Shaping the Future of Politics

FILE - In this May 10, 2011, file photo audience members listen to President Barack Obama speak about immigration reform at Chamizal National Memorial Park in El Paso, Texas. A year before the 2012 presidential election, Hispanic voters face a choice: continue to support Obama despite being disproportionately hurt by the economic downturn or turn to Republicans at a time when many GOP presidential hopefuls have taken a hard line on immigration. Obama kicks off a three-day West coast trip on Monday in Las Vegas. (National Journal)

A minority-majority is predicted to occur in the United States by 2050. What will the future of politics look like?

To Ruy Teixeira, a senior fellow at the Center for American Progress, demographic change will bring challenges and opportunities for both political parties--even though minorities tend to identify more with the Democrats. In the 2008 elections, "the minority vote was 80 percent to 18 percent for [President] Obama," he says.

"That's the obvious effect in terms of political preferences. But embedded in that are issues of policy preferences and what these voters want to see happen."

"Over time, we should see some increase of the level of voters who want to see more money spent on education or more emphasis on government services that are effectively delivered," he says.

"It doesn't necessarily mean that they automatically tilt the policy agenda for the whole United States. But it does mean that again, all of those people should send things somewhat in that direction."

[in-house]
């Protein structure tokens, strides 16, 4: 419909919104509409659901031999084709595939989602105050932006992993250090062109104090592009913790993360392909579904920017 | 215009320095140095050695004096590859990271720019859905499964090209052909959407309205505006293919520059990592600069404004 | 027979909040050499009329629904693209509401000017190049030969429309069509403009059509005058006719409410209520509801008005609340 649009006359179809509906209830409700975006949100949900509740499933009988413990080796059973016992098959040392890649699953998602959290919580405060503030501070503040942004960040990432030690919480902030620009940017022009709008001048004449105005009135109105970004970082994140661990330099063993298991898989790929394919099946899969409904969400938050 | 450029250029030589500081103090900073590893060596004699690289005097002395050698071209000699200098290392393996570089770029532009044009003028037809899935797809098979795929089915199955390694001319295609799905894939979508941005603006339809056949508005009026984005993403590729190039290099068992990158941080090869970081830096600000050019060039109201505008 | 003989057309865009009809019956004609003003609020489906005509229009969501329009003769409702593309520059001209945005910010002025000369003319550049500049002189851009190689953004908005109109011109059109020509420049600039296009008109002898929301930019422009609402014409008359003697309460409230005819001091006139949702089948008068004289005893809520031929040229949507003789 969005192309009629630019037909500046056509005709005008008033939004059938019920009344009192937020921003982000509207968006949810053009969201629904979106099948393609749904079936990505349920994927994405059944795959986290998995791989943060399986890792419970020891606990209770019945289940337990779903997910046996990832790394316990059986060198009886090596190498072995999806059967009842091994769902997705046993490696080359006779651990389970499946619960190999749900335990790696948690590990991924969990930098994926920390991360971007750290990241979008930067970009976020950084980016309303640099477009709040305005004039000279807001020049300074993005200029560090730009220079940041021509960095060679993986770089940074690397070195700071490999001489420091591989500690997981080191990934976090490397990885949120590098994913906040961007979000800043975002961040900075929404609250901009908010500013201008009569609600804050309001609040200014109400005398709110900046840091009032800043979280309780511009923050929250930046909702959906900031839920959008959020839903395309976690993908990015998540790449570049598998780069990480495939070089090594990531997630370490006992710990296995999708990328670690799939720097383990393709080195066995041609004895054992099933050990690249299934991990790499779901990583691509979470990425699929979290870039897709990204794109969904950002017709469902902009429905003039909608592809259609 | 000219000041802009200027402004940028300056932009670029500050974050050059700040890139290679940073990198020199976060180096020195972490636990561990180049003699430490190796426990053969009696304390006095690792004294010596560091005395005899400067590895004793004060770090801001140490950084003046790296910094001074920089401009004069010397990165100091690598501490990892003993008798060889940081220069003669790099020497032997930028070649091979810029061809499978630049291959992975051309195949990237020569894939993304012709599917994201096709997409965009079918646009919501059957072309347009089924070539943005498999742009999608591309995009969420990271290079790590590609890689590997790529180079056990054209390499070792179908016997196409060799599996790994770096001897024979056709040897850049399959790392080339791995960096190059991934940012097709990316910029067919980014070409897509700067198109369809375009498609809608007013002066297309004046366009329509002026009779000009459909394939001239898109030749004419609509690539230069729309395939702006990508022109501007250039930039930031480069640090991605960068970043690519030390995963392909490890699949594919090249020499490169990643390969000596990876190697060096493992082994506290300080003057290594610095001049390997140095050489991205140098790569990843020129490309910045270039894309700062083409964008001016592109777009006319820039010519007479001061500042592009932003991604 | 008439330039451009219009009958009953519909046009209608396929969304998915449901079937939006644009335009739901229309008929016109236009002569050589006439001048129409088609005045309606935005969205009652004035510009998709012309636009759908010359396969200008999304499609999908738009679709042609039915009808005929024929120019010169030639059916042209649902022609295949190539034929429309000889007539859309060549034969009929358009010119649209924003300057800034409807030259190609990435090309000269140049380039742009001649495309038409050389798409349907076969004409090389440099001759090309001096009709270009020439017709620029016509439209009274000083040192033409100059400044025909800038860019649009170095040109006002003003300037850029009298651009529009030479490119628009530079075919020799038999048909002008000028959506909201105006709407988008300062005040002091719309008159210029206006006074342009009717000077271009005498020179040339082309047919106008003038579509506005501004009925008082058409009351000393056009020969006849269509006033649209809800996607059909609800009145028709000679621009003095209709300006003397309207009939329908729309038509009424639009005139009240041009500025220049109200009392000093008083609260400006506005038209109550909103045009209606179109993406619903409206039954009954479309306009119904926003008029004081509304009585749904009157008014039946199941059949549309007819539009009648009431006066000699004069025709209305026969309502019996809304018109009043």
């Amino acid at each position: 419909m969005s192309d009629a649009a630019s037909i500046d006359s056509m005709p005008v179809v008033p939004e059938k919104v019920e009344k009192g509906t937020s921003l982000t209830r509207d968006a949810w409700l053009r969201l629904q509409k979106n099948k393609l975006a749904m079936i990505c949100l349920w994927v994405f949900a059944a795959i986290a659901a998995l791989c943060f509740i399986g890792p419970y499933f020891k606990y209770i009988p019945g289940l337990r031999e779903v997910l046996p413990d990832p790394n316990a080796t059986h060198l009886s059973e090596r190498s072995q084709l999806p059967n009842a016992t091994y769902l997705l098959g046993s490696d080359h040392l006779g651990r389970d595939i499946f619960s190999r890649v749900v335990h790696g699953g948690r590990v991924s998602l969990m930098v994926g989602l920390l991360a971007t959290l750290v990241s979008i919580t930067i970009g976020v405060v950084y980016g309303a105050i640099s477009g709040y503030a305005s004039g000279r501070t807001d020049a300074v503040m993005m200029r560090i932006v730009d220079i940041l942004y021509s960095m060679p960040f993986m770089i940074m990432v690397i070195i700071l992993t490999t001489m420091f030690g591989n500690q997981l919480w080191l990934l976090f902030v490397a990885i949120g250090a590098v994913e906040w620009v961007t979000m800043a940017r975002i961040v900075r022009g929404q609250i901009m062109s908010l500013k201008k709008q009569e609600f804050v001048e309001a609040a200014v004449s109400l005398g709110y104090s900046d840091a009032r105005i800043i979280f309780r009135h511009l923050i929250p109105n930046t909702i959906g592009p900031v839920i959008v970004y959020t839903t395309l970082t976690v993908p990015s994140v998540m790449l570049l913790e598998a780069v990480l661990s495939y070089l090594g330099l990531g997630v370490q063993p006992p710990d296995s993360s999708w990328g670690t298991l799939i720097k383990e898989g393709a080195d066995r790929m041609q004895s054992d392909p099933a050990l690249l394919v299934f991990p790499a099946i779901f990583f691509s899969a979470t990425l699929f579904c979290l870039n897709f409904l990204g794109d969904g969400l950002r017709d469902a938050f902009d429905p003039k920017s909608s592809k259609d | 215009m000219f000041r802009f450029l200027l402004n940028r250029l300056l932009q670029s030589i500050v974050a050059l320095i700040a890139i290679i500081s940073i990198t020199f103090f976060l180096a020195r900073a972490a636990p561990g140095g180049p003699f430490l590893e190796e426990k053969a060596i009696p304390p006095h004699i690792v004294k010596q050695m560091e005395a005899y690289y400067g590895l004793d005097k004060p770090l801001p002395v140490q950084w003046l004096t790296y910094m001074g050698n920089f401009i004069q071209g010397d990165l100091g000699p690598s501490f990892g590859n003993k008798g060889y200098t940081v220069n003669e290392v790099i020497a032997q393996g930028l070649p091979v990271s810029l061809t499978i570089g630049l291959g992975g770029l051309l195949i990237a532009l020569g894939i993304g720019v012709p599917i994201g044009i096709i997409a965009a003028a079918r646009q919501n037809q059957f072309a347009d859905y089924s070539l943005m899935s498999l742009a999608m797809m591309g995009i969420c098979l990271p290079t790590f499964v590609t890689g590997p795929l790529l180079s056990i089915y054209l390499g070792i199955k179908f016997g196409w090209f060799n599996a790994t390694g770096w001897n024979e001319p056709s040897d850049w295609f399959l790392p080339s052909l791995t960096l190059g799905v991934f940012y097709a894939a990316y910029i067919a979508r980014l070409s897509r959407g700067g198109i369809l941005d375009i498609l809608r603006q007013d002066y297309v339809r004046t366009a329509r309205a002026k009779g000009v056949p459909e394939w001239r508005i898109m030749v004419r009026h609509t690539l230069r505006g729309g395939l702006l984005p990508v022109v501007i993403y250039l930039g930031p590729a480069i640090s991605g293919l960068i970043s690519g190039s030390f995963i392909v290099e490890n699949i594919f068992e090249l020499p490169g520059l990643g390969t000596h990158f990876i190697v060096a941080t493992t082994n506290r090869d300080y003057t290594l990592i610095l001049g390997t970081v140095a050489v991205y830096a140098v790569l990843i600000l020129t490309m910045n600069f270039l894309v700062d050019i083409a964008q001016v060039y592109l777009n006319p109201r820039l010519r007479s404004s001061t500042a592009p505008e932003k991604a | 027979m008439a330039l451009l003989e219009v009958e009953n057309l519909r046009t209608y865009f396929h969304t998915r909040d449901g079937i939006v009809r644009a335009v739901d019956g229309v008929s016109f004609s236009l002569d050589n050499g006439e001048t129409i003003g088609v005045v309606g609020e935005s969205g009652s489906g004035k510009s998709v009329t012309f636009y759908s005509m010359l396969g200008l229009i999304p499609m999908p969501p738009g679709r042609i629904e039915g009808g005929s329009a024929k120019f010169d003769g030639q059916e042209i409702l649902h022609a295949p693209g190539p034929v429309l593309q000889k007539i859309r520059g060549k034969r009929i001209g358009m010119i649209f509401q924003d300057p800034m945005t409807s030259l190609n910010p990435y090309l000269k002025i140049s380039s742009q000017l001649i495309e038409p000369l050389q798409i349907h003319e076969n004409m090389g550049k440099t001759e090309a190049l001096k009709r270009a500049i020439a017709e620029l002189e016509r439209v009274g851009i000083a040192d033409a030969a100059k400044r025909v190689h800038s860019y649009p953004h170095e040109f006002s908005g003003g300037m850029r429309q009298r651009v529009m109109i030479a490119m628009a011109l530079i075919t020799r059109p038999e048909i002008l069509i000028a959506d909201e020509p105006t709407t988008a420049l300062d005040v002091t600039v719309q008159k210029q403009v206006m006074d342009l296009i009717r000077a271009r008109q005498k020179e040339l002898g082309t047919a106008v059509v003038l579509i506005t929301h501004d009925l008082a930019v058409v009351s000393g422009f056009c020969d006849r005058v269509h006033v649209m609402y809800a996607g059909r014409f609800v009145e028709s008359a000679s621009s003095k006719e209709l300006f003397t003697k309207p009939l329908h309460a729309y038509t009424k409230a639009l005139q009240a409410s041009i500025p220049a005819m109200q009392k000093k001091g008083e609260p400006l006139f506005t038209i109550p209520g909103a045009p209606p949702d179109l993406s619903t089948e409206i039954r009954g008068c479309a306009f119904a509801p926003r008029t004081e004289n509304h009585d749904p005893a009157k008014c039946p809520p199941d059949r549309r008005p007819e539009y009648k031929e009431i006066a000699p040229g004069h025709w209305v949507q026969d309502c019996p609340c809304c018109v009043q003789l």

That could potentially be countered by at least some proportion of the non-Hispanic white population becoming markedly more conservative. However, that may not happen, Teixeira cautions, because of the decline of the white population, particularly the white working class.

But there are other ways for Republicans to maintain control. "They see that the mix of population is changing and it's against them," he says.

"There are two things that they are trying to do: take care of the electoral boundaries that are being redrawn to be done in such a way that protects their seats to the maximum extent possible," and they are trying to make it harder for minorities to vote. "Hence, the emphasis on voter identification and voter fraud laws," Teixeira says.

Obtaining political power through the vote is itself a challenge, as Latinos are once again illustrating.

Although there are 50 million Latinos in the United States--16 percent of the population--they represent only 7 percent of voters. In addition to the almost 11 million undocumented immigrants, Latino nonvoters include 8 million people who are eligible to vote but have not registered, and millions more who are eligible to become citizens but have not yet been naturalized.